While more runners are recognizing the importance of incorporating strength training into their running routine, it’s often the first thing to go when schedules get busy. This often results in injury – weak glutes are a large contributor for injuries down the chain, including runner’s knee, plantar fasciitis, achilles tendonitis, and Iliotibial Band Syndrome. The gluteal muscles (maximus, minimus, and medius) are the primary movers of the legs, so if they are weak and not activated when running, other parts of the body overcompensate and an overuse injury is born. Even if you don’t have any aches and pains in your legs, glute strength is also important for stronger and faster running – the stronger you are, the longer you can maintain a faster pace, especially in the later stages of a race.
Luckily you don’t have to spend hours in the weight room to activate and strengthen those glutes. Spending just 15 minutes, 2-3x a week, performing a couple of targeted exercises will help ward off injury. The key is doing them consistently. From a personal standpoint, the times I’ve become injured (calf strain, plantar fasciitis, knee pain) are the times I stop doing my glute exercises.
There are a lot of exercises out there, and below are a few of my favorites for activating and strengthening those glutes. If you’re just starting out, focus on your form and getting into the routine of completing them 2-3x/week. Once you’ve activated those glutes, you can add resistance bands or weights to make the moves more challenging and develop even more strength.
Aim for 20 reps (10 on each side) of each exercise x 2-3 rounds, at least 3 times a week. Do the exercises right before or after your run – put them into your schedule so you are more likely to complete them. Only have 5 minutes? Just do one round – something is better than nothing!
Lay on your back with your neck and head relaxed and your spine straight. Bend your knees, putting your feet flat on the ground and bringing them close to your butt. Put one of your legs up in the air, parallel to your bent knee. Push up through your glutes, bringing your hips up as far as possible into a bridge. Pause at the top, slowly lower your back and butt to the ground, tap the ground, and repeat. Do all the reps on one leg before switching to the other side.
To add more resistance: add weight on your hip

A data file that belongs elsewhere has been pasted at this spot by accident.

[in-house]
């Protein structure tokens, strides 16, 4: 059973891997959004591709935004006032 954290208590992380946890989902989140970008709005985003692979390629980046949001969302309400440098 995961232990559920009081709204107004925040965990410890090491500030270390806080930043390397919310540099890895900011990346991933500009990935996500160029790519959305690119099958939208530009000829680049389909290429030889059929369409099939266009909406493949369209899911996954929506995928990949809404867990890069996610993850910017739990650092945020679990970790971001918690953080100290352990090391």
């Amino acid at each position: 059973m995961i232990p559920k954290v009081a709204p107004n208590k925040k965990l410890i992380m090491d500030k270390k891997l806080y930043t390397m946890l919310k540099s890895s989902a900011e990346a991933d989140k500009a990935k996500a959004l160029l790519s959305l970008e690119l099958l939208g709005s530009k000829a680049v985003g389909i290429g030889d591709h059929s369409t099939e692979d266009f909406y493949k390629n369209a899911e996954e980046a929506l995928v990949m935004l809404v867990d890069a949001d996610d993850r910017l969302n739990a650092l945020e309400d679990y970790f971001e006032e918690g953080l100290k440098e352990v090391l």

Lay on your side with your hips and legs stacked. Bend your legs at a 45 degree angle. Rest your head on your bottom arm and put your top arm on your hip. Keeping your feet together, squeeze the glute on your top leg to move your top leg up, opening up like a clamshell. Make sure your hips stay stacked throughout the move and aren’t shifting back and forth. Bring it back down and repeat. Do all reps on one side before repeating on the opposite side.
To add more resistance: add a resistance band above your knees
Side-lying leg lifts
Lay on your side with your hips and legs stacked and legs straight. Squeeze the glute of your top leg to move your top leg up, pause at the top, and slowly bring it down. Make sure your foot stays flexed and hips stay stacked throughout the move. Do all reps on one side before repeating on the opposite side.
To add more resistance: add a resistance band above your knees or at your ankles
Get down on your hands and knees, with your back straight and neck in a neutral position. Bring your arm forward, parallel with the ground, and bring your opposite leg back to be parallel with the ground. Keep your foot flexed, like you’re kicking the wall behind you, and reach forward with your arm like you’re reaching for something in front of you. Pause for a moment and bring back to the starting position. Be sure to engage your abdominals during the move and try not to sway back and forth. Do all reps on one side before switching to the other side.
To add more resistance: perform in a plank position OR add a resistance tube to opposite hand/foot
Remember that just 15 minutes, 2-3x a week is all it takes to notice a difference! I’ve had many of my runners tell me they can tell a difference in their knee pain or strength after just a few weeks of doing these exercises on a regular basis.
Tammy Whyte is the owner and head coach at TW Training and Wellness and is both a certified personal trainer (NASM) and certified running coach (RRCA). She offers group training programs in DC and individualized run coaching for runners throughout the country. DC winter training programs are currently open for registration, and all programs integrate strength exercises. If you’re training for a spring race, check her out at www.twtrainingwellness.com. Feel free to reach out with questions at [email protected]